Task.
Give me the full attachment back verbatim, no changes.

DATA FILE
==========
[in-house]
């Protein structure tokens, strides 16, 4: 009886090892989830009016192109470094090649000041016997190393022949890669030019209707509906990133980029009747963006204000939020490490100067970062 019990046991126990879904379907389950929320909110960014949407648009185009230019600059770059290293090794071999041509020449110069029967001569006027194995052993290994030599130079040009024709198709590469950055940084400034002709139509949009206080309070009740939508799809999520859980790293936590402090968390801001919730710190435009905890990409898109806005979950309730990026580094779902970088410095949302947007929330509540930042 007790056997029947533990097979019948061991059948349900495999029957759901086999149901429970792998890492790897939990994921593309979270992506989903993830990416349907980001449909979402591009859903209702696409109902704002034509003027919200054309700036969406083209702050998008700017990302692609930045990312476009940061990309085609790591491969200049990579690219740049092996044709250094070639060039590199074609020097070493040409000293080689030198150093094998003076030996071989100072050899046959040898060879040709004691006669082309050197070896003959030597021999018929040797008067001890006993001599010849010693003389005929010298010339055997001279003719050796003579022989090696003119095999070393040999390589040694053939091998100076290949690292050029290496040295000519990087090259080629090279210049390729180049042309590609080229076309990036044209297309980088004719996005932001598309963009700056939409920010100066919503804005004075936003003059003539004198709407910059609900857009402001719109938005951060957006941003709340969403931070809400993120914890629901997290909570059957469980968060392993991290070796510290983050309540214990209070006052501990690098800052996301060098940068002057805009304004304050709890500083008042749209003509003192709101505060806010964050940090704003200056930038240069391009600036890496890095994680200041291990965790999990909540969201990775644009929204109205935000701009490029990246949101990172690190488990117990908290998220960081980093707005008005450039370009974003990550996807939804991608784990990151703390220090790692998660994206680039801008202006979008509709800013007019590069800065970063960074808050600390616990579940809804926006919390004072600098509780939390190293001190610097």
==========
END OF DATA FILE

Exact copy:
[in-house]
């Protein structure tokens, strides 16, 4: 009886090892989830009016192109470094090649000041016997190393022949890669030019209707509906990133980029009747963006204000939020490490100067970062 019990046991126990879904379907389950929320909110960014949407648009185009230019600059770059290293090794071999041509020449110069029967001569006027194995052993290994030599130079040009024709198709590469950055940084400034002709139509949009206080309070009740939508799809999520859980790293936590402090968390801001919730710190435009905890990409898109806005979950309730990026580094779902970088410095949302947007929330509540930042 007790056997029947533990097979019948061991059948349900495999029957759901086999149901429970792998890492790897939990994921593309979270992506989903993830990416349907980001449909979402591009859903209702696409109902704002034509003027919200054309700036969406083209702050998008700017990302692609930045990312476009940061990309085609790591491969200049990579690219740049092996044709250094070639060039590199074609020097070493040409000293080689030198150093094998003076030996071989100072050899046959040898060879040709004691006669082309050197070896003959030597021999018929040797008067001890006993001599010849010693003389005929010298010339055997001279003719050796003579022989090696003119095999070393040999390589040694053939091998100076290949690292050029290496040295000519990087090259080629090279210049390729180049042309590609080229076309990036044209297309980088004719996005932001598309963009700056939409920010100066919503804005004075936003003059003539004198709407910059609900857009402001719109938005951060957006941003709340969403931070809400993120914890629901997290909570059957469980968060392993991290070796510290983050309540214990209070006052501990690098800052996301060098940068002057805009304004304050709890500083008042749209003509003192709101505060806010964050940090704003200056930038240069391009600036890496890095994680200041291990965790999990909540969201990775644009929204109205935000701009490029990246949101990172690190488990117990908290998220960081980093707005008005450039370009974003990550996807939804991608784990990151703390220090790692998660994206680039801008202006979008509709800013007019590069800065970063960074808050600390616990579940809804926006919390004072600098509780939390190293001190610097």